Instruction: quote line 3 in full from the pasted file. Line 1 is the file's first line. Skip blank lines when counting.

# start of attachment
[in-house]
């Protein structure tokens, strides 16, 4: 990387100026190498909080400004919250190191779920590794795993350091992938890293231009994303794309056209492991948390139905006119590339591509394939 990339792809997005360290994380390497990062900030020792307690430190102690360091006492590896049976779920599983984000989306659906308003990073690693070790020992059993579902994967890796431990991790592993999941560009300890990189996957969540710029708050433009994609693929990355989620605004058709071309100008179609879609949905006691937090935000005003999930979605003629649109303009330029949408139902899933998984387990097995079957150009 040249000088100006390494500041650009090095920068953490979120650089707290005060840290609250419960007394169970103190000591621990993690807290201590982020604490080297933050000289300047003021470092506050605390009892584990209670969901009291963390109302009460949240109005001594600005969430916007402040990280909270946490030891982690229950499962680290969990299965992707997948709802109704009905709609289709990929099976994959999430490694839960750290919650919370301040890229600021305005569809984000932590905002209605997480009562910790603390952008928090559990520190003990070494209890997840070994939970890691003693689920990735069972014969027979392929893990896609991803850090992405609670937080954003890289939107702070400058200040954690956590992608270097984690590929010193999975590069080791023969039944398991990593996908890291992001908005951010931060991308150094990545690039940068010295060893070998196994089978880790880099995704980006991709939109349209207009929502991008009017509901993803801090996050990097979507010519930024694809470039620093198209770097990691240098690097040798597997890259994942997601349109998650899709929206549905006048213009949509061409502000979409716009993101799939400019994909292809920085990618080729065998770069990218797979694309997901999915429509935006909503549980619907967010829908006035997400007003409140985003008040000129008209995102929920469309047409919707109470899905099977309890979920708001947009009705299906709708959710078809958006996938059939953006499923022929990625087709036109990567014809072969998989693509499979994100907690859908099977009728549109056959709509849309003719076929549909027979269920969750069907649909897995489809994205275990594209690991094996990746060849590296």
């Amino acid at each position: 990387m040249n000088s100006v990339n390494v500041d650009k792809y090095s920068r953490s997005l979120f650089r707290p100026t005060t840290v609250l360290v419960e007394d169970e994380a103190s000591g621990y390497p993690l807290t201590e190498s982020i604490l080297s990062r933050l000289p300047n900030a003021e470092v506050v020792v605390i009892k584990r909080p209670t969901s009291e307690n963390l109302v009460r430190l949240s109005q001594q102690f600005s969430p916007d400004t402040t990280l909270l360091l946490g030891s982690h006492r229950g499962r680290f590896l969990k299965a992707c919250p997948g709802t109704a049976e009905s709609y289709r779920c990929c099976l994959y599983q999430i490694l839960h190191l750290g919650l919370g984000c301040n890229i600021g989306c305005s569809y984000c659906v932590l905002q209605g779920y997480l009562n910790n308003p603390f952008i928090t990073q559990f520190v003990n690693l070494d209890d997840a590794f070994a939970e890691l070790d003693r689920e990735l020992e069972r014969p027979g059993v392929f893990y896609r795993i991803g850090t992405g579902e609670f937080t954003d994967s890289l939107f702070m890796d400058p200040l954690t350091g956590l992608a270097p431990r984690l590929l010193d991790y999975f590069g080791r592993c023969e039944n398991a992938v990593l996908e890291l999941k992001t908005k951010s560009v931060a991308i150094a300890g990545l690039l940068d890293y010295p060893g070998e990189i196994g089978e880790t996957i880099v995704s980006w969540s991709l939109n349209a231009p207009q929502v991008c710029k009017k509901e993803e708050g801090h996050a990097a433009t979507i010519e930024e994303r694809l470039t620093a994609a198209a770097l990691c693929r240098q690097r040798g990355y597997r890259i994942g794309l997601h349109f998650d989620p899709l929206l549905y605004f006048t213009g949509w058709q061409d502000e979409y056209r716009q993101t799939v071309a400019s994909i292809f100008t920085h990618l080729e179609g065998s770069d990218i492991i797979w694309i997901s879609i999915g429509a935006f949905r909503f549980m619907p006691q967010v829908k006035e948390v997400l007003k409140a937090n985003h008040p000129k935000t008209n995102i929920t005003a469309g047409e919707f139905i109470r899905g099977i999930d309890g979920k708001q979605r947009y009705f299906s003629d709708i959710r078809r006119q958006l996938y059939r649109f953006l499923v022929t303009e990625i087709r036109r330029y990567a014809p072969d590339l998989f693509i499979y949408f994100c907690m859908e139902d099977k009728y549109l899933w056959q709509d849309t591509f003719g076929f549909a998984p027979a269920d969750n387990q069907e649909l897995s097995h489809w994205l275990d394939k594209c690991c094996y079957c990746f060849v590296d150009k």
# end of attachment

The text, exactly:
């Amino acid at each position: 990387m040249n000088s100006v990339n390494v500041d650009k792809y090095s920068r953490s997005l979120f650089r707290p100026t005060t840290v609250l360290v419960e007394d169970e994380a103190s000591g621990y390497p993690l807290t201590e190498s982020i604490l080297s990062r933050l000289p300047n900030a003021e470092v506050v020792v605390i009892k584990r909080p209670t969901s009291e307690n963390l109302v009460r430190l949240s109005q001594q102690f600005s969430p916007d400004t402040t990280l909270l360091l946490g030891s982690h006492r229950g499962r680290f590896l969990k299965a992707c919250p997948g709802t109704a049976e009905s709609y289709r779920c990929c099976l994959y599983q999430i490694l839960h190191l750290g919650l919370g984000c301040n890229i600021g989306c305005s569809y984000c659906v932590l905002q209605g779920y997480l009562n910790n308003p603390f952008i928090t990073q559990f520190v003990n690693l070494d209890d997840a590794f070994a939970e890691l070790d003693r689920e990735l020992e069972r014969p027979g059993v392929f893990y896609r795993i991803g850090t992405g579902e609670f937080t954003d994967s890289l939107f702070m890796d400058p200040l954690t350091g956590l992608a270097p431990r984690l590929l010193d991790y999975f590069g080791r592993c023969e039944n398991a992938v990593l996908e890291l999941k992001t908005k951010s560009v931060a991308i150094a300890g990545l690039l940068d890293y010295p060893g070998e990189i196994g089978e880790t996957i880099v995704s980006w969540s991709l939109n349209a231009p207009q929502v991008c710029k009017k509901e993803e708050g801090h996050a990097a433009t979507i010519e930024e994303r694809l470039t620093a994609a198209a770097l990691c693929r240098q690097r040798g990355y597997r890259i994942g794309l997601h349109f998650d989620p899709l929206l549905y605004f006048t213009g949509w058709q061409d502000e979409y056209r716009q993101t799939v071309a400019s994909i292809f100008t920085h990618l080729e179609g065998s770069d990218i492991i797979w694309i997901s879609i999915g429509a935006f949905r909503f549980m619907p006691q967010v829908k006035e948390v997400l007003k409140a937090n985003h008040p000129k935000t008209n995102i929920t005003a469309g047409e919707f139905i109470r899905g099977i999930d309890g979920k708001q979605r947009y009705f299906s003629d709708i959710r078809r006119q958006l996938y059939r649109f953006l499923v022929t303009e990625i087709r036109r330029y990567a014809p072969d590339l998989f693509i499979y949408f994100c907690m859908e139902d099977k009728y549109l899933w056959q709509d849309t591509f003719g076929f549909a998984p027979a269920d969750n387990q069907e649909l897995s097995h489809w994205l275990d394939k594209c690991c094996y079957c990746f060849v590296d150009k």